Shyama Venkateswar Distinguished Lecturer, Hunter College and Director, Public Policy Program, Roosevelt House

Posted on May 9, 2014 · Posted in Frank Friday

The grave impact of human-induced climate change is closer to home than most Americans believe. In a comprehensive new study known as the National Climate Assessment, scientists point to the increasing incidence within the United States of torrential rain, flooding, droughts, wildfires and heat waves as evidence of global warming. Carbon emissions from burning fossil-fuels and deforestation are cited as the leading cause of these unpredictable weather patterns across the country. The effects of climate change pose serious challenges to a range of issues, directly impacting agricultural productivity, food security, water quality, and public health. Additionally, climate change threatens infrastructure and destroys fragile ecosystems and biodiversity, among other issues.

In spite of the overwhelming evidence that links the burning of fossil fuels to the accumulation of greenhouse gases and climate change, Americans remain mostly unmoved about the urgency of the problem. In a Pew Research Center survey, only 40 percent of Americans expressed that climate change posed a problem to their country compared to 85 percent of Koreans, 56 percent of Germans and 48 percent of the British. Americans were more worried about financial instability, Islamic extremism and nuclear weapons than environmental issues.

Scientific projections on the impact of global warming on the United States require urgent attention. Using climate models to predict the links between carbon emissions and increase in temperatures, the report shows that the United States is likely to see a rise of 2 to 4 degrees Fahrenheit over the next few decades even if emissions were drastically cut. Sea levels are also expected to rise, up to six feet by 2100. The environmental threats to people and communities are detailed in a regional breakdown of the country: droughts in California, rising sea levels in Hawaii and Florida, storms and flooding in the east coast, melting glaciers in Alaska and high temperatures in Texas. These effects are likely to worsen if efforts to limit emissions known as “mitigation” or actions to prepare for extreme weather patterns known as “adaptation” are not immediately put into a comprehensive climate change response strategy.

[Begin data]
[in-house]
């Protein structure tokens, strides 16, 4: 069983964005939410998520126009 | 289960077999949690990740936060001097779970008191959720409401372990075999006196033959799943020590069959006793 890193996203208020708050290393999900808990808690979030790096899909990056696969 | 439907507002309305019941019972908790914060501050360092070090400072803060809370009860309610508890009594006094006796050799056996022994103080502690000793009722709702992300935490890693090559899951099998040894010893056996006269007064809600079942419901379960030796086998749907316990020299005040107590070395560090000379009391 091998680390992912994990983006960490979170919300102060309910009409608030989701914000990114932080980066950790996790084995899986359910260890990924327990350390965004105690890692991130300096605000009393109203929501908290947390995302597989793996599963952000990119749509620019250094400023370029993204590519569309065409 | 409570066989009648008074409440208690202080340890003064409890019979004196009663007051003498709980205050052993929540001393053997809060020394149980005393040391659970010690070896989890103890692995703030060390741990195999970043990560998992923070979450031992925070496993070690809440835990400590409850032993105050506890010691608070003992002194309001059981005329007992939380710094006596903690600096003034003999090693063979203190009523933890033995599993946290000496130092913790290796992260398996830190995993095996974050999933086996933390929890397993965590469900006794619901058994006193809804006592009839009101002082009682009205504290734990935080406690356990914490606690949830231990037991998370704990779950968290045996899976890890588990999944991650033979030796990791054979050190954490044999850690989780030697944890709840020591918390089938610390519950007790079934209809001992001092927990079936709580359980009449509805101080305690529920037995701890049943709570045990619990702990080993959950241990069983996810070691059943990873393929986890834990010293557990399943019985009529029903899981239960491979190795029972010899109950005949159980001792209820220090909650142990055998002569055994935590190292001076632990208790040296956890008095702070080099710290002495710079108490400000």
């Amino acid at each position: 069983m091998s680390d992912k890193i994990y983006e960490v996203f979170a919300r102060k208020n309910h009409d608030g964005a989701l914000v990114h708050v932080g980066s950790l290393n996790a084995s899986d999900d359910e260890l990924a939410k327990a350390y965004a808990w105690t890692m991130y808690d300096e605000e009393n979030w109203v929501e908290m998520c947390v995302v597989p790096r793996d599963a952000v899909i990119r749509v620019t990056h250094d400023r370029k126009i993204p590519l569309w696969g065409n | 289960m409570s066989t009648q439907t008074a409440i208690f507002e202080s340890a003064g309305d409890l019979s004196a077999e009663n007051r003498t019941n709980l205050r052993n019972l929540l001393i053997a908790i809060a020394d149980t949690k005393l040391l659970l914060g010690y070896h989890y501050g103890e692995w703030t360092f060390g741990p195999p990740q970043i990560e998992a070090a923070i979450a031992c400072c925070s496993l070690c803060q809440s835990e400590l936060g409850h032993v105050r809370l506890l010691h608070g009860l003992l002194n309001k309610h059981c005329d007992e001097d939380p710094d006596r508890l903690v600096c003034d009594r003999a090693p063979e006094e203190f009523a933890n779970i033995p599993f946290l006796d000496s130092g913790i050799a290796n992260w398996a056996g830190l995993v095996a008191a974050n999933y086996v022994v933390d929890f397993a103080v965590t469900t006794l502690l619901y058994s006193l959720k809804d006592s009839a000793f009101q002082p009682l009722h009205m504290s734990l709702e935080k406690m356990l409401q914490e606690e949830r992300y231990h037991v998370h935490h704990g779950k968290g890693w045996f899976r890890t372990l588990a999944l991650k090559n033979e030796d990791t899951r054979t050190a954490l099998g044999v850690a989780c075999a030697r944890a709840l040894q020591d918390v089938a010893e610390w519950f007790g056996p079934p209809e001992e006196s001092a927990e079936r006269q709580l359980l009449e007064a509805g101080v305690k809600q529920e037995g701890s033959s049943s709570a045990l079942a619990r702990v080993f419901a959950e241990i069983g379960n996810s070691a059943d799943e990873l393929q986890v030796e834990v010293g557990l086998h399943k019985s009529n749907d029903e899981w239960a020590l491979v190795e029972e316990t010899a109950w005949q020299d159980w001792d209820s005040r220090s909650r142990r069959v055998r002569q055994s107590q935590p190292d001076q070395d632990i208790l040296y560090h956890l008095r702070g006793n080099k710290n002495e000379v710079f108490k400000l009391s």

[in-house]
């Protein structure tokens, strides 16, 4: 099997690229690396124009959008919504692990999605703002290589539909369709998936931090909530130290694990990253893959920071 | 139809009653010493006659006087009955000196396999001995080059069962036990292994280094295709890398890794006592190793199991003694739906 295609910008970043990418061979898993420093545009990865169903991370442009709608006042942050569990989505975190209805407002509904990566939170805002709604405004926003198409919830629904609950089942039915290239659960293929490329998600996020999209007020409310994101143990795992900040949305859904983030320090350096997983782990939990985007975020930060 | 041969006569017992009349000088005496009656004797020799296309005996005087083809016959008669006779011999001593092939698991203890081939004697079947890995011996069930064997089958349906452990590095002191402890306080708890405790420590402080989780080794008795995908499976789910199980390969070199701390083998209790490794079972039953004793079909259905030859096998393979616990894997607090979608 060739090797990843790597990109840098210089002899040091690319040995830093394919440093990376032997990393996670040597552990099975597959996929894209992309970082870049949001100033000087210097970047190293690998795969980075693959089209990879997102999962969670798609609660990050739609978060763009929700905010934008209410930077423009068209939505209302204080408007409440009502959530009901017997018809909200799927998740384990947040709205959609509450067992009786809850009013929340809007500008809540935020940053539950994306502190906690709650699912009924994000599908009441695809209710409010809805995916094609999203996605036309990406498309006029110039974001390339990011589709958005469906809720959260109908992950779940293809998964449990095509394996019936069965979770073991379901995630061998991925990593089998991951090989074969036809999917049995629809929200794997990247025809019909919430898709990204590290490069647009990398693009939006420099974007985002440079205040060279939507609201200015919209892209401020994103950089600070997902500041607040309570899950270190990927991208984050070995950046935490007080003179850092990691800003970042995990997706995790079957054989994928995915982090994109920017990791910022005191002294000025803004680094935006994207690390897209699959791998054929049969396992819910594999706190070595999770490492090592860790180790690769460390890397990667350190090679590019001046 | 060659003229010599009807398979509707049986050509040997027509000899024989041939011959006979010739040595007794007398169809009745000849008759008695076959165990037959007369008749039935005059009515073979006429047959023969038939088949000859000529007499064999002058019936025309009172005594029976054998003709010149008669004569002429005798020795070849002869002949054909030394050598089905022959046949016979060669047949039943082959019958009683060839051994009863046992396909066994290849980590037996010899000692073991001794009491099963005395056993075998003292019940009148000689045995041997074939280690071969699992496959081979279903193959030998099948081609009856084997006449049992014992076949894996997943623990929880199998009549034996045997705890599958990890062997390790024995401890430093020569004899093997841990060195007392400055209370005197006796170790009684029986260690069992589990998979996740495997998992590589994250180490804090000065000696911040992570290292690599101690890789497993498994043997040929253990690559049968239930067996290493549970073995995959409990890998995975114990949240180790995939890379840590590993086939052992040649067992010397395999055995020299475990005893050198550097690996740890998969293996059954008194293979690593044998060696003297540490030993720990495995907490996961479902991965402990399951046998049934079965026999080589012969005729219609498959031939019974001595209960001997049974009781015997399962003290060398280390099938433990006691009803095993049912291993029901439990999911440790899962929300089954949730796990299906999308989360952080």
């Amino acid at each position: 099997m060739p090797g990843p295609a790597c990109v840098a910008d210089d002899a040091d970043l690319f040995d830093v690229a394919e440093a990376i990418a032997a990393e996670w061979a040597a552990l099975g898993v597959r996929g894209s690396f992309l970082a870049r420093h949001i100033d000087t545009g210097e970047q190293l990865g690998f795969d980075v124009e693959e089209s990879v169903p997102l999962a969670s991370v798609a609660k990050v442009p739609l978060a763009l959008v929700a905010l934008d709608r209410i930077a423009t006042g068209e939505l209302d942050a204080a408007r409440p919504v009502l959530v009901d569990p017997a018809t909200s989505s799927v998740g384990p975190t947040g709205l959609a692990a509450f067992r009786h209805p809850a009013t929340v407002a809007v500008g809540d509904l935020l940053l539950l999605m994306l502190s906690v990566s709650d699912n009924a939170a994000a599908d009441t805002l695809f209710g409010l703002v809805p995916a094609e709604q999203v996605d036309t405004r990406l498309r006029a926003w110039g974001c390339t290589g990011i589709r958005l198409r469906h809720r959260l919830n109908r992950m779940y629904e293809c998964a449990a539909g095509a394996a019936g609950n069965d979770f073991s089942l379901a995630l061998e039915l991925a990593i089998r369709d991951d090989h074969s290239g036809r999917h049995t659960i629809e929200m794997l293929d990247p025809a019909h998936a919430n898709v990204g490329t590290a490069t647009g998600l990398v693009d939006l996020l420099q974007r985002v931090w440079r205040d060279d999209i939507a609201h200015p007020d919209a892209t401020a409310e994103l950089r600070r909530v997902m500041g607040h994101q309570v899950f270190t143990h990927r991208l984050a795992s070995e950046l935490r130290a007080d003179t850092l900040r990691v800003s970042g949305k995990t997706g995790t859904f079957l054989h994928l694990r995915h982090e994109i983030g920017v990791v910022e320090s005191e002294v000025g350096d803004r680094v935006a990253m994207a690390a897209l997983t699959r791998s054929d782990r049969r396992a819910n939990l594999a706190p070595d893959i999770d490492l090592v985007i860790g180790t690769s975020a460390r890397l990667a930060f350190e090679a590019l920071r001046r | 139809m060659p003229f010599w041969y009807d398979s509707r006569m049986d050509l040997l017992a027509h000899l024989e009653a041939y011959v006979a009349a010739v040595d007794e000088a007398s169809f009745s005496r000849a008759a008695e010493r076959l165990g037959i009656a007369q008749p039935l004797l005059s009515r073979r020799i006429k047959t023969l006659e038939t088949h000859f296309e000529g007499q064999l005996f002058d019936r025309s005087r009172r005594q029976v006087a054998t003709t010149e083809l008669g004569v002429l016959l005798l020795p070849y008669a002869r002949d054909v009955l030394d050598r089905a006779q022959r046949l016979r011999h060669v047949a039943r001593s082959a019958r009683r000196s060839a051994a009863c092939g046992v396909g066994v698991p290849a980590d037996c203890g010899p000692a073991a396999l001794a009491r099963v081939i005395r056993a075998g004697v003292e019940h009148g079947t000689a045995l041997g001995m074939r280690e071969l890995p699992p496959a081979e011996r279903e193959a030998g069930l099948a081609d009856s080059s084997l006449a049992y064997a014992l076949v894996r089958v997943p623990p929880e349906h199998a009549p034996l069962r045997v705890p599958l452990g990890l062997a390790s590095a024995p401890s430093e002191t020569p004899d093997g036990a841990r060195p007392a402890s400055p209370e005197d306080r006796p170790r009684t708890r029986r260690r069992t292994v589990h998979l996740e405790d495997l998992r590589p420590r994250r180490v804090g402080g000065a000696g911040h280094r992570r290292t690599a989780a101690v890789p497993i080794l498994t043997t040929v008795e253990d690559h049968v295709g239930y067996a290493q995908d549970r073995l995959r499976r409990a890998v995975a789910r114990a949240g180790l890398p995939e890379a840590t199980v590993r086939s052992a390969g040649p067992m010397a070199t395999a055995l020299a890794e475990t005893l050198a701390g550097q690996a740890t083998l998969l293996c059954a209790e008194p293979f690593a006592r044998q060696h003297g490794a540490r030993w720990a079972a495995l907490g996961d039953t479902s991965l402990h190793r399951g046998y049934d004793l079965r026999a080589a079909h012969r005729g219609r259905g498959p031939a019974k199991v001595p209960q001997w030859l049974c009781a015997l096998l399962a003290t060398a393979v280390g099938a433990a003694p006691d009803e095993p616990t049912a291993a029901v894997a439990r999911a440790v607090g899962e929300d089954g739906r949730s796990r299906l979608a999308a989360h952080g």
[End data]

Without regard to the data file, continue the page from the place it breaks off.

President Obama’s climate action plan includes limits to carbon emissions for coal-firedpower plants, as well as guidelines to limit pollution for new power plants with a goal to cut emissions by 40 percent. However, powerful lobby groups like the American Legislative Exchange Council (ALEC) — funded by coal and oil companies — are fighting the new Environmental Protection Agency Regulations to cut greenhouse gases through lawsuits against greater regulations. Fortunately, this week, the Supreme Court upheld the authority of the EPA to regulate pollution from coal on the basis of the Clean Air Act. President Obama has promised to place new limits on carbon dioxide emissions through executive action as a result of the political gridlock in Washington and Congress’s inability to pass legislation. In an announcement this week, Stanford University said it would divest $18.7 billion of its current stock holdings in coal-mining companies; other major universities are likely to follow the new trend of distancing themselves from coal, a major pollutant linked to climate change.

Even if these initiatives take hold, the United States will still have to deal with the problems of climate change. The strategy of adaptation that the federal report emphasizes calls for actions by local, state, regional, national and international bodies to proactively develop strategies for greater flexibility and resilience against a wide variety of climate change-related impacts: conservation of water supplies, protection against vector-borne diseases, enforcing building codes and landscaping ordinances. The goal of adaptation strategies is to reduce vulnerabilities which can be tackled through a combination of “bottom up” community planning and “top down” national strategies.

More scientific information is undoubtedly required to combat carbon emissions and other greenhouse gases, as well as prepare for what some might consider inevitable consequences of climate change as seen in more frequent extreme events. Both the recent National Climate Assessment and the report from United Nations Intergovernmental Panel on Climate Changeconvey the crisis that climate change represents in stark contrast to American public opinion on the issue. With global warming and rising sea levels a reality everywhere and perceived as a real and urgent threat by people in other nations, it is time for Americans to pay attention to current scientific knowledge on the harmful impacts of carbon emissions and to take the steps required to combat this crisis on nothing less than a war-footing.


The writing and opinions expressed herein are those of the authors and do not necessarily reflect the positions of the Roosevelt House Public Policy Institute or Hunter College.